Programme no. 501-WS
Quality Improvement
Challenges in research and in clinical practice when dealing with children’s and adolescents’ health and wellbeing in a family perspective
Kirsten Lykke*1, Ole Richard Haavet*2, Philip Wilson*3
1Department of Public Health, University of Copenhagen,The Research Unit for General Practice and Section of General Practice, ,DK-1014 Copenhagen,Denmark, 2Department of General Practice,Institute of Health and Society,Oslo,Norway, 3Centre for Rural Health,Centre for Health Science, University Of Aberdeen,Aberdeen,United Kingdom
* = Presenting author
Objectives: The aim of the workshop is to explore and discuss the challenges that practitioners and researchers meet when addressing the family perspective in their clinical work and research on children. Moreover, to discuss to what extend the family perspective is drawn into the context.
Background: International research and a growing body of Nordic research on children demonstrate that family health, social conditions and emotional environment have great impact on children’s health, wellbeing and long-term economic and social outcomes. At the same time is it a challenge to identify and support these families and their children in general practice. Studies show that the GP often does not see the child's health in a family perspective. Why? What are the challenges?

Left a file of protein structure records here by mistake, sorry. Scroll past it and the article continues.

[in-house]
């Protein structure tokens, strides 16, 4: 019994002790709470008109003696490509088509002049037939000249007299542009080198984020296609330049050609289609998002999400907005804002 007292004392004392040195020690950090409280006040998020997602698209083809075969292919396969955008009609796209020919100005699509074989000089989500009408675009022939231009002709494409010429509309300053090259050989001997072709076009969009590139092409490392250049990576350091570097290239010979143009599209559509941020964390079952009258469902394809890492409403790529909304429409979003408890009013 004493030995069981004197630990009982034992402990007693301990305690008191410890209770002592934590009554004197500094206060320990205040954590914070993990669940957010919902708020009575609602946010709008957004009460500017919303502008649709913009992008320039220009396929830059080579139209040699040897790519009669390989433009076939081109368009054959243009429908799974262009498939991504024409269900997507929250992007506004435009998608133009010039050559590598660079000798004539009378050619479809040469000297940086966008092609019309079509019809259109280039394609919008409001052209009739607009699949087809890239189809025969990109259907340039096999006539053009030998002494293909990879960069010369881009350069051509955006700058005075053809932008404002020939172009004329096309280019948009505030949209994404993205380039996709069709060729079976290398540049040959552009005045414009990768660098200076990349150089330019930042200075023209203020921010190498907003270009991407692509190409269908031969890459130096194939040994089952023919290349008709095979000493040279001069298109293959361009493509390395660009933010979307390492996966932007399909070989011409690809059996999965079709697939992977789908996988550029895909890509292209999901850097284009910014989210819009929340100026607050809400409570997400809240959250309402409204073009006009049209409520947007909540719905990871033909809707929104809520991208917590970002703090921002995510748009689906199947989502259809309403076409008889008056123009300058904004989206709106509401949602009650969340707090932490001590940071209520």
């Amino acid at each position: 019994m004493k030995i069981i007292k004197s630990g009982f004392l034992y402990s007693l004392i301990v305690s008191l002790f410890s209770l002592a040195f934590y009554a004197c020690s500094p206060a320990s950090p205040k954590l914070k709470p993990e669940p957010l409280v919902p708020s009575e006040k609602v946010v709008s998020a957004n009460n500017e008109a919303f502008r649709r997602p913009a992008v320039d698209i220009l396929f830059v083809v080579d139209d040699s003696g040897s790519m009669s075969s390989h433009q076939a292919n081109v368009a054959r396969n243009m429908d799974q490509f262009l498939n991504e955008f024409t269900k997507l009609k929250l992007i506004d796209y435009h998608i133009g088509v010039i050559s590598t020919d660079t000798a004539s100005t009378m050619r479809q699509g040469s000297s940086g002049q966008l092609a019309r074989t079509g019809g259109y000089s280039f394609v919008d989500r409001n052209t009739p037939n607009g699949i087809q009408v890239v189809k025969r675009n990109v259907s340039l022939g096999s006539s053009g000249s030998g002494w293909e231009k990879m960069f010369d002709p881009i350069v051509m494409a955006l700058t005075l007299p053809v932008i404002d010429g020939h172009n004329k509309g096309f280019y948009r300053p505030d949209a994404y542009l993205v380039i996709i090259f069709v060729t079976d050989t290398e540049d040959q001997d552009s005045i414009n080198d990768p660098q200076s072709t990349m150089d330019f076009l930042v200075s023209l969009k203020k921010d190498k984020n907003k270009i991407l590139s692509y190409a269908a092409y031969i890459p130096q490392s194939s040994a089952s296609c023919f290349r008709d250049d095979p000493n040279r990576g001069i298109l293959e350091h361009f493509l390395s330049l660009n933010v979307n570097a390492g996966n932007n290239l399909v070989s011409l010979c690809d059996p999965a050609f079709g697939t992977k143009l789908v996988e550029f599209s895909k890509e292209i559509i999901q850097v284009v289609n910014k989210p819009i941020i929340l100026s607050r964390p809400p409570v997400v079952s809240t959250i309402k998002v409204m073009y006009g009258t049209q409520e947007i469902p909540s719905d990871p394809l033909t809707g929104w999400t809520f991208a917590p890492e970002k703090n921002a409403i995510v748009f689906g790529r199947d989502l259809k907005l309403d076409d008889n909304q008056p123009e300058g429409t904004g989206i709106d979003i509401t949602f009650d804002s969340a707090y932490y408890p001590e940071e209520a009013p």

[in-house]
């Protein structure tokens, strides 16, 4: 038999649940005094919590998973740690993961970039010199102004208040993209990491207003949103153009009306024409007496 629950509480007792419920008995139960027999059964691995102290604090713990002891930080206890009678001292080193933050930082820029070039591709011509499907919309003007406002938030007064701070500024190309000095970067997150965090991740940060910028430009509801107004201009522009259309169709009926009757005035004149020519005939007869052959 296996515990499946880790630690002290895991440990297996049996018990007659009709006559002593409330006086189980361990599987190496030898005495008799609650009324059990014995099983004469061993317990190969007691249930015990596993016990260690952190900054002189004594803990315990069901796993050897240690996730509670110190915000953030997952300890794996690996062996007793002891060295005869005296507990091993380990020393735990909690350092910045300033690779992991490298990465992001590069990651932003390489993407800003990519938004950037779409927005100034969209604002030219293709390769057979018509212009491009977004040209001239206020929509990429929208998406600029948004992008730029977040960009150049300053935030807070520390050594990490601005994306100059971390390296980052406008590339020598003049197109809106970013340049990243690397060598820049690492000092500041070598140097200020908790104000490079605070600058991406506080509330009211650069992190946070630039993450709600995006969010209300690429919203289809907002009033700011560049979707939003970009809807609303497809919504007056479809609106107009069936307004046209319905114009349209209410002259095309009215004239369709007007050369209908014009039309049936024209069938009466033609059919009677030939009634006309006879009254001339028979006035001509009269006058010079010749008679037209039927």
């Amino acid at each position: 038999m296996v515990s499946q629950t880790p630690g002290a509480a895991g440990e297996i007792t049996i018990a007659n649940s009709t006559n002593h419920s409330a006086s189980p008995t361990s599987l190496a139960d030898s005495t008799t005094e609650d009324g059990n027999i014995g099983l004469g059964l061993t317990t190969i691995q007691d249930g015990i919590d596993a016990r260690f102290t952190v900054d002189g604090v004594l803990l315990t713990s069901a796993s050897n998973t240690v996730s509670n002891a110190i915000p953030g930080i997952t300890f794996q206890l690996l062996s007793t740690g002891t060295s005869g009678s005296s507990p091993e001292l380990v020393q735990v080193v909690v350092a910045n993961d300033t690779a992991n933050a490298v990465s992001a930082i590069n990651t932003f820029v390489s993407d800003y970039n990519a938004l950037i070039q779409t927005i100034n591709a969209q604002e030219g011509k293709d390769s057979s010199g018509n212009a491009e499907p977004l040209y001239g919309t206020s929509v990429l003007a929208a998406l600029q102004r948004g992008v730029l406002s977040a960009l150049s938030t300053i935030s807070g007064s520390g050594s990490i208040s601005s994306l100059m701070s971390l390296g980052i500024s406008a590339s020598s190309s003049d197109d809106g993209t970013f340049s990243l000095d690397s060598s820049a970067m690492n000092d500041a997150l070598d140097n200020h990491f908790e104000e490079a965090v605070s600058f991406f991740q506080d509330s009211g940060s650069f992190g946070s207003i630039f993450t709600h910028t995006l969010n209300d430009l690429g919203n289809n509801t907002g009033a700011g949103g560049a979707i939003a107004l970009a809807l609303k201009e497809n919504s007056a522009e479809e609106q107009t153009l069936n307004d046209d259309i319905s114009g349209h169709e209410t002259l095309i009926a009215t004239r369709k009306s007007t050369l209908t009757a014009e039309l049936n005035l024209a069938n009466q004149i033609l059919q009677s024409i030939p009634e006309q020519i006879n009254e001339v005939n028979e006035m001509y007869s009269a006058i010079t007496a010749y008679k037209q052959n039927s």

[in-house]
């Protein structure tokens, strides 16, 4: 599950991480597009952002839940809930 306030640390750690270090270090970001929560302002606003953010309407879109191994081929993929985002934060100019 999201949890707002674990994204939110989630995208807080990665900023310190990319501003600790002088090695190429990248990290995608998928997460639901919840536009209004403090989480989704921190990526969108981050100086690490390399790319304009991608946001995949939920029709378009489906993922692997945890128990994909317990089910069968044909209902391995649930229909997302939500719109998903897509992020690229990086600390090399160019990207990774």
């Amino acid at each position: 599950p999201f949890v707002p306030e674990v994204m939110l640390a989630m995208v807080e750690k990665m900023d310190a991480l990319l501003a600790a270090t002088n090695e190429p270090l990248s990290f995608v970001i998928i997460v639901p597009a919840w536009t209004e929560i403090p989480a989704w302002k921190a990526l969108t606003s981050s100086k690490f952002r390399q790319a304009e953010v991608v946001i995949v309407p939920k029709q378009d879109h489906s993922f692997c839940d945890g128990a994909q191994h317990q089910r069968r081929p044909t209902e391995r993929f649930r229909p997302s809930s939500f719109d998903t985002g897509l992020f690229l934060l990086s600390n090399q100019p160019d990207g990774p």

This workshop aim at combining research and clinical practice.

Content: Questions and themes:

Clinical practice

How does a GP gain knowledge about a family's health and dynamics, when he/she assesses the child's symptoms, morbidity or failure to thrive? Do we have any tools, questionnaires e.g., that can strengthen the physician's attention and understanding of the situation of the child and the family? How do we talk to parents with somatic or mental illnesses or substance abuse about the possible influence of their condition on the children’s health and development? How do we meet the parents' values and preferences, and how do we make sure that they keep their confidence in us?


How do we get knowledge on childhood health in a family and social perspective? What kind of information is important? How do we cope with challenges associated with research into children and families in different study designs (informed consent from children, parental trust, identification of children at risk etc.)?

Method: Short presentations follow by group discussions

Other considerations: We hope that the workshop will be placed in the program following the symposium